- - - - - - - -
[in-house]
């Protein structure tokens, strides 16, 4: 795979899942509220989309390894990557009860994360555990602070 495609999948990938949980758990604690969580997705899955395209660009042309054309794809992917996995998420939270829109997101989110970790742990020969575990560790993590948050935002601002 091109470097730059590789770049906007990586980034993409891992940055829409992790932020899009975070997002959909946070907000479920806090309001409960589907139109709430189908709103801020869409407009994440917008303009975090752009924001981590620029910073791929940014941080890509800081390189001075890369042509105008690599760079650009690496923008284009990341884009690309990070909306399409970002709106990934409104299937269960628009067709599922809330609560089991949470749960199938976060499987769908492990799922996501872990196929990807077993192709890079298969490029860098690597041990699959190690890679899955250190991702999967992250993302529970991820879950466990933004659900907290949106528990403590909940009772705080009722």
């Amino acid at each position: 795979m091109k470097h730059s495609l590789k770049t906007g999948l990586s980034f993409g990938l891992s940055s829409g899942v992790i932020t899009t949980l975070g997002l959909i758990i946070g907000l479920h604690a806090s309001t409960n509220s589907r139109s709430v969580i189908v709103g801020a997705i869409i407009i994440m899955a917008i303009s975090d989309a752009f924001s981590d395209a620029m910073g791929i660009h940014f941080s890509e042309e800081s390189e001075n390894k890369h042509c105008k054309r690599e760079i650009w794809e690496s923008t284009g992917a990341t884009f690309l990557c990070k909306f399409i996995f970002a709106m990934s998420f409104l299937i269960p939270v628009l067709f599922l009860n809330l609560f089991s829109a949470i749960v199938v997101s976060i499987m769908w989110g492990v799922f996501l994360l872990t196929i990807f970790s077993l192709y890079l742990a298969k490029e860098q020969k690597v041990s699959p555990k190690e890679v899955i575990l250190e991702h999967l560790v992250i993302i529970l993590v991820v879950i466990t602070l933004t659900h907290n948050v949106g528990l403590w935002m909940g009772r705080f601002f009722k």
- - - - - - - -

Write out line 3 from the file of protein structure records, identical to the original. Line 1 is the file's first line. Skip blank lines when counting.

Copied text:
């Amino acid at each position: 795979m091109k470097h730059s495609l590789k770049t906007g999948l990586s980034f993409g990938l891992s940055s829409g899942v992790i932020t899009t949980l975070g997002l959909i758990i946070g907000l479920h604690a806090s309001t409960n509220s589907r139109s709430v969580i189908v709103g801020a997705i869409i407009i994440m899955a917008i303009s975090d989309a752009f924001s981590d395209a620029m910073g791929i660009h940014f941080s890509e042309e800081s390189e001075n390894k890369h042509c105008k054309r690599e760079i650009w794809e690496s923008t284009g992917a990341t884009f690309l990557c990070k909306f399409i996995f970002a709106m990934s998420f409104l299937i269960p939270v628009l067709f599922l009860n809330l609560f089991s829109a949470i749960v199938v997101s976060i499987m769908w989110g492990v799922f996501l994360l872990t196929i990807f970790s077993l192709y890079l742990a298969k490029e860098q020969k690597v041990s699959p555990k190690e890679v899955i575990l250190e991702h999967l560790v992250i993302i529970l993590v991820v879950i466990t602070l933004t659900h907290n948050v949106g528990l403590w935002m909940g009772r705080f601002f009722k």